General Purpose dogs Dio and Vader and explosive search dogs Mindy and Darcy attended the event in Caithness on 18 July, with their handlers PC Brian Watson and PC Robert Cormack.
The event was held to raise funds for Labrador Retriever Rescue Scotland SCIO (LRRSS), a team of volunteers who cover all of Scotland and the north of England and are dedicated to rescuing, rehabilitating and rehoming Labrador retrievers.
The day celebrated gun dogs and as well as displays from the four CNC dogs, there were a number of stands and stalls manned by gundog handlers from Greenland K9 Training, and displays from other dogs, including Harris, the deaf ambassador for the charity and Tilly, who is blind.
PCs Watson and Cormack began their display with Dio and Vader, explaining about the different search and tracking techniques in open area, buildings, urban and open field tracking, before the dogs took to the field and showed the crowd how they can search for and locate property. They then began a criminal work demonstration and showed a ‘straight chase’ – demonstrating how the dogs could bring down an armed intruder on their nuclear site. Mindy and Darcy showed their impressive tracking skills by carrying out a full search of the hall where some of the stalls were located, locating a hidden ‘explosive’ – in this case a small amount of cotton wool soaked with scent.
Carolyne Poulton, Head of the LRRSS invited the CNC dogs and handlers along. She said: “I was very impressed with PC Watson and PC Cormack’s training skills and the methods they use teaching police dogs.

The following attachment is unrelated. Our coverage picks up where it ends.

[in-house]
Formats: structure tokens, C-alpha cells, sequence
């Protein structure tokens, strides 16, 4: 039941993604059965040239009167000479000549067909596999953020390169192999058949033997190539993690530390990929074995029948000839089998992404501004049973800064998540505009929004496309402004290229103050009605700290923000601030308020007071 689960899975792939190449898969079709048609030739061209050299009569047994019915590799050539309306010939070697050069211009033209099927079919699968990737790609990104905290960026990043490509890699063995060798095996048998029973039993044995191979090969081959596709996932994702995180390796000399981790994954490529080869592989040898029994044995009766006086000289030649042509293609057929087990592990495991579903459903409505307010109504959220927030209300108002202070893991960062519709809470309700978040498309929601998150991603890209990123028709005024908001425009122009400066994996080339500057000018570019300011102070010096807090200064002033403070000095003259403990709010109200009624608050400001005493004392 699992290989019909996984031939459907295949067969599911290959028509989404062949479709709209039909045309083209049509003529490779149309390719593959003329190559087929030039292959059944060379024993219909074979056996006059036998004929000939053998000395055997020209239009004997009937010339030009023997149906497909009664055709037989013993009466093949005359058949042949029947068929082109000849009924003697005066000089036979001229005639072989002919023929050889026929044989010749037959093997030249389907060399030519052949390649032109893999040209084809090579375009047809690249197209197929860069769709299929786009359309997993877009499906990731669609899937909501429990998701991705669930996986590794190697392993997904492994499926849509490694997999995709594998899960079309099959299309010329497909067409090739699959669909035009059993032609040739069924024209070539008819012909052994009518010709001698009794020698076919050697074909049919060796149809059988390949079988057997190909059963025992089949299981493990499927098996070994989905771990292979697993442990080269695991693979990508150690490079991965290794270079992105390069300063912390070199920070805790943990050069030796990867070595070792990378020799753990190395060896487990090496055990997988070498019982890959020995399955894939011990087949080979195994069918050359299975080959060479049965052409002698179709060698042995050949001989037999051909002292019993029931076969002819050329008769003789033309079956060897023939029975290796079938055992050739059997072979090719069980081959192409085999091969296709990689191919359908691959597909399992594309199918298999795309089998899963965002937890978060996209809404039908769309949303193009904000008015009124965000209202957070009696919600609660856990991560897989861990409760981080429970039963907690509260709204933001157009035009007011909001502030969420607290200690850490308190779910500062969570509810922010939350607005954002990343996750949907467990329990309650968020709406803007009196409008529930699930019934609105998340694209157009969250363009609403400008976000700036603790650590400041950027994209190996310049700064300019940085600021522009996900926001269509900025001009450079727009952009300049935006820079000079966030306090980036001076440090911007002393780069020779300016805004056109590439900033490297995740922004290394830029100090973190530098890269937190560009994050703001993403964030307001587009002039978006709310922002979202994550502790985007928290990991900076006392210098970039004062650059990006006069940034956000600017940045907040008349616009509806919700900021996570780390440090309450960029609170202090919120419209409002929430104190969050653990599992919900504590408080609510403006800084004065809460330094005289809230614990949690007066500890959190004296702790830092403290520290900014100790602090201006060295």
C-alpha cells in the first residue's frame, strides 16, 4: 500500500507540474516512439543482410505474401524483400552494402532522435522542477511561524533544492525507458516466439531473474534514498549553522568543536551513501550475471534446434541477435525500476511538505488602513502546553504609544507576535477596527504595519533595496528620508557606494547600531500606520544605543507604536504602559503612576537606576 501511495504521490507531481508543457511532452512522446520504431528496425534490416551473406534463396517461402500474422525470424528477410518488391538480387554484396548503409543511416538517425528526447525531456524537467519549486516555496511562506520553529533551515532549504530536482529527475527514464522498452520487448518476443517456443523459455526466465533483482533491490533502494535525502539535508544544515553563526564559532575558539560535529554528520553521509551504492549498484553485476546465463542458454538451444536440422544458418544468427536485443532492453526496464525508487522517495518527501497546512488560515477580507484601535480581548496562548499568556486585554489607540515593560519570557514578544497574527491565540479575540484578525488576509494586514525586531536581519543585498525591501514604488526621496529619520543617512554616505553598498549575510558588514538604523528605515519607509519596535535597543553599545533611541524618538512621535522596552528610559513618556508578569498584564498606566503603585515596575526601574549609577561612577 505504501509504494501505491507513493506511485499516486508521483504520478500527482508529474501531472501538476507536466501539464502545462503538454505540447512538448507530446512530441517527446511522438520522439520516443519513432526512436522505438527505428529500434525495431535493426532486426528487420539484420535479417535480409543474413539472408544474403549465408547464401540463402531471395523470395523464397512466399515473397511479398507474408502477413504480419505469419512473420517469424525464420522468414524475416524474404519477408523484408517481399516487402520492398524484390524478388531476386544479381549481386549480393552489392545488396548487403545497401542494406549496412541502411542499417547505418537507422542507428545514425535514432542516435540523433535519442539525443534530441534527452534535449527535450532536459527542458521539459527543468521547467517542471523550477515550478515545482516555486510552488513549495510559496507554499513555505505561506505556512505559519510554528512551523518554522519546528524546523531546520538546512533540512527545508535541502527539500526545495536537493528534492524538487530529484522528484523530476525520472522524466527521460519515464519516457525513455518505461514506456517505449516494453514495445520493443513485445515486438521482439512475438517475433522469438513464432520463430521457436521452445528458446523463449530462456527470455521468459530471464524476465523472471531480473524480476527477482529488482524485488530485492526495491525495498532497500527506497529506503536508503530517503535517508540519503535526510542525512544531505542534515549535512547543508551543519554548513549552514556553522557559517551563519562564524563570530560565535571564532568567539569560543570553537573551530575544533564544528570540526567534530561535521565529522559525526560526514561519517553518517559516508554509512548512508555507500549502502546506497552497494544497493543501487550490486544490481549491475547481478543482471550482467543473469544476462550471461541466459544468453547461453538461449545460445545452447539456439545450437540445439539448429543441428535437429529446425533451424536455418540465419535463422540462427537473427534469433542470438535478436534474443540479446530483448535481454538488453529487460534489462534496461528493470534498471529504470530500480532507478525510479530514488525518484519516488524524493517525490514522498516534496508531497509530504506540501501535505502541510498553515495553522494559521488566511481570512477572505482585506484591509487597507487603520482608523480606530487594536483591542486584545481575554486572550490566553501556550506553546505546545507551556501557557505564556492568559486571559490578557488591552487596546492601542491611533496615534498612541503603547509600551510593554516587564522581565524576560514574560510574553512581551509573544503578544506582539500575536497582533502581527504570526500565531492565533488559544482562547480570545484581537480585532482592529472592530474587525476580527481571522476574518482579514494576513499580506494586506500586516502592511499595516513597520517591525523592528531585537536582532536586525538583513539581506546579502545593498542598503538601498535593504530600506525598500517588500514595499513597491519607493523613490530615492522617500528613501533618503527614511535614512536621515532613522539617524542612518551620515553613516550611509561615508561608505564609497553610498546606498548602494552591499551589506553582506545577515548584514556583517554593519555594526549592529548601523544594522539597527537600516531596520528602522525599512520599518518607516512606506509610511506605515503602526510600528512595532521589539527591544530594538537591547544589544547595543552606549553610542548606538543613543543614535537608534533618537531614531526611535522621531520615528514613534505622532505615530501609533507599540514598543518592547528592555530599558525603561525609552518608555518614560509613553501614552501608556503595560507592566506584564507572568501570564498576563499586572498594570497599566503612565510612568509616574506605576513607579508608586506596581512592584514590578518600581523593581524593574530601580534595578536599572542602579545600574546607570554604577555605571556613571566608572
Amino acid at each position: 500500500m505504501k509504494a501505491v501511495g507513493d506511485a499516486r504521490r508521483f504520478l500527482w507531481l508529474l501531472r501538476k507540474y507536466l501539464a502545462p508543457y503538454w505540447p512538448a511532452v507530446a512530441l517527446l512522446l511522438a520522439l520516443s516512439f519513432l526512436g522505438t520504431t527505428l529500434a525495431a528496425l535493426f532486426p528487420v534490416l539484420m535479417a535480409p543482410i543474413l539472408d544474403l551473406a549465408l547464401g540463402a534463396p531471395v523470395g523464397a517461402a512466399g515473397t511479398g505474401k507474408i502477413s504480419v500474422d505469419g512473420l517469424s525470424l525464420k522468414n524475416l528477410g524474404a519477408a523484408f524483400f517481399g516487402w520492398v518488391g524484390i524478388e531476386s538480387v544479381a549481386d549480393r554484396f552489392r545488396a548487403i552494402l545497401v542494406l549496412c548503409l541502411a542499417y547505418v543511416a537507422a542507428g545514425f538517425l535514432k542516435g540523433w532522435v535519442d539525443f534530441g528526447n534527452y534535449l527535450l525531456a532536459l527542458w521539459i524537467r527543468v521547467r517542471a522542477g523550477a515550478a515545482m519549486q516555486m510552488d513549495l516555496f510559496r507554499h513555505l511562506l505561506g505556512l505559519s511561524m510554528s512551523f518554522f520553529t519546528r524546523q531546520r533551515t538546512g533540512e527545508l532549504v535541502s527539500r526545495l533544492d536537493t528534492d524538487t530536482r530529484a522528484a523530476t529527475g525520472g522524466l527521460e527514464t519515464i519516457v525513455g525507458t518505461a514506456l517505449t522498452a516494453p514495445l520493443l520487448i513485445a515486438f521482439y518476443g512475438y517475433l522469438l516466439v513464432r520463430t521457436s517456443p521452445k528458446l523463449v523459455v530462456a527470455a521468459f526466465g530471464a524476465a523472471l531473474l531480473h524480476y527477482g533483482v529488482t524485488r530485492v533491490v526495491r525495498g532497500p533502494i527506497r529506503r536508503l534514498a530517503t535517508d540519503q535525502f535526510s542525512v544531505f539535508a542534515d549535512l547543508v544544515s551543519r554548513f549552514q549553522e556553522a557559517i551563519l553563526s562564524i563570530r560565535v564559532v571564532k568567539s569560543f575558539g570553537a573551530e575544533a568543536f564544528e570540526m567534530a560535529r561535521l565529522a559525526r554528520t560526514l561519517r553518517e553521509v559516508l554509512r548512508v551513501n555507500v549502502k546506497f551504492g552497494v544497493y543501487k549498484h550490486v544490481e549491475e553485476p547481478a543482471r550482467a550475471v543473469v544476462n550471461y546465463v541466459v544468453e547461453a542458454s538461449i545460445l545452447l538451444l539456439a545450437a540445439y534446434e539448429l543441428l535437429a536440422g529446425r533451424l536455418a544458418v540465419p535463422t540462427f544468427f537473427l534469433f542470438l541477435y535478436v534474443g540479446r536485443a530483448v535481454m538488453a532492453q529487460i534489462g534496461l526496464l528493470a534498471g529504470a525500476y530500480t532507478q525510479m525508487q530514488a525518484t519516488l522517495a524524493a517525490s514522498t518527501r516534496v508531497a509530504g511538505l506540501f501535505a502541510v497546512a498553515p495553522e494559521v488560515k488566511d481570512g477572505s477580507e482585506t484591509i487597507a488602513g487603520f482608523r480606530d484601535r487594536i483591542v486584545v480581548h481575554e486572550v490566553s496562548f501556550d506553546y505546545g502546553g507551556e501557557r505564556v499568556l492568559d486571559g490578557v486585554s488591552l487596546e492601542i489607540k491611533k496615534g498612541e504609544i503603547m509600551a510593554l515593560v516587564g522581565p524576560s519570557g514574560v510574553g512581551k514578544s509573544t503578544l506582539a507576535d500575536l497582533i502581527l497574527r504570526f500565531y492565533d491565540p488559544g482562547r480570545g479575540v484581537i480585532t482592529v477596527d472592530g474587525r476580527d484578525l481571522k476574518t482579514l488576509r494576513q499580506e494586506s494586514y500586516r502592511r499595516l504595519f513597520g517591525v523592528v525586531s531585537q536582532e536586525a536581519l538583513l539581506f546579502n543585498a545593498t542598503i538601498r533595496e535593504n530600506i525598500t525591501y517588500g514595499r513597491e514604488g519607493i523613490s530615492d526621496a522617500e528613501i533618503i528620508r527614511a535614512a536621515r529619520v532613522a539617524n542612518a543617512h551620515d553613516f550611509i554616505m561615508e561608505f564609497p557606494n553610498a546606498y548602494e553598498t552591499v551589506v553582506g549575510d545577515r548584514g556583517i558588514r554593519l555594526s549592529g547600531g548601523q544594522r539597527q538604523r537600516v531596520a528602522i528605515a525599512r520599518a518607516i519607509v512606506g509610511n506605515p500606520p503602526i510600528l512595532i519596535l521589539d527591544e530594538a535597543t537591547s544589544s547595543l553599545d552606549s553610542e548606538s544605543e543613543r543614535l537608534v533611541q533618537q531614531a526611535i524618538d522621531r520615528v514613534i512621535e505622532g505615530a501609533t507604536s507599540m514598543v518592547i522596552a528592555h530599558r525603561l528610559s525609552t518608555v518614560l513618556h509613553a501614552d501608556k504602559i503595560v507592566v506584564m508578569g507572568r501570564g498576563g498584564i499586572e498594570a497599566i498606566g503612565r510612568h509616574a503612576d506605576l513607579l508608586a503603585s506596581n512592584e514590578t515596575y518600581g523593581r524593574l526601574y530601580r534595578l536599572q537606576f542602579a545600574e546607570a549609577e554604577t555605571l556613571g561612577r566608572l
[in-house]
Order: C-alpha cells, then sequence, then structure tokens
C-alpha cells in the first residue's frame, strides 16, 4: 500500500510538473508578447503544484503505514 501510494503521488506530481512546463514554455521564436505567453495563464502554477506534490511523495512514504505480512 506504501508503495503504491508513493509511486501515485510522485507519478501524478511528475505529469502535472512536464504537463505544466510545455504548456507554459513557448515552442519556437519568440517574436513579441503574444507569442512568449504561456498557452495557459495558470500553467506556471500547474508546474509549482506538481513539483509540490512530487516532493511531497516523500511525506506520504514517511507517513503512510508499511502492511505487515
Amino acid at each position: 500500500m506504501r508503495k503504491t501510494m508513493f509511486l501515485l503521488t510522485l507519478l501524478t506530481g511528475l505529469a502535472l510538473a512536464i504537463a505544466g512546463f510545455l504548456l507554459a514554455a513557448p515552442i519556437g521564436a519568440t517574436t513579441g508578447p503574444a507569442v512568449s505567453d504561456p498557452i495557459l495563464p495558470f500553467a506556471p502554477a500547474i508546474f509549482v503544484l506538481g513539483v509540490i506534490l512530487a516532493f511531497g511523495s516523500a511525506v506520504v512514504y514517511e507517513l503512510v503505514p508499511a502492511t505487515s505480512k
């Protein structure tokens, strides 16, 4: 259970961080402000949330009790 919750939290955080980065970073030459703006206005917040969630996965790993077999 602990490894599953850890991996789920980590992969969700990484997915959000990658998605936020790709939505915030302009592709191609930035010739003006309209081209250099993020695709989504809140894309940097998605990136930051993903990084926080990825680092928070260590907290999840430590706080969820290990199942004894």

“They did me proud with an amazing demonstration and it was plain to see how much the four dogs enjoy working. They wowed the crowd and I have been asked if I can get the CNC dog section back at future events! Everyone was talking about the display and how good it was.”
PC Watson said: “We were delighted to be asked to attend the gun dog event in Caithness and take along four of our dogs to show the public what they can do. Both us as police dog handlers and the dogs themselves go through a vigorous training and licensing regime to make sure we meet the extremely high standards to allow us to carry out the role.
“As the armed police service responsible for protecting civil nuclear sites, it’s important that the communities local to these sites know who we are and what we do. Attending events like this allows us to meet people and answer any questions they may have about the CNC and the highly trained dogs we employ.”
All pictures used in this press release are reproduced with the kind permission of Tanya Mackenzie Photography.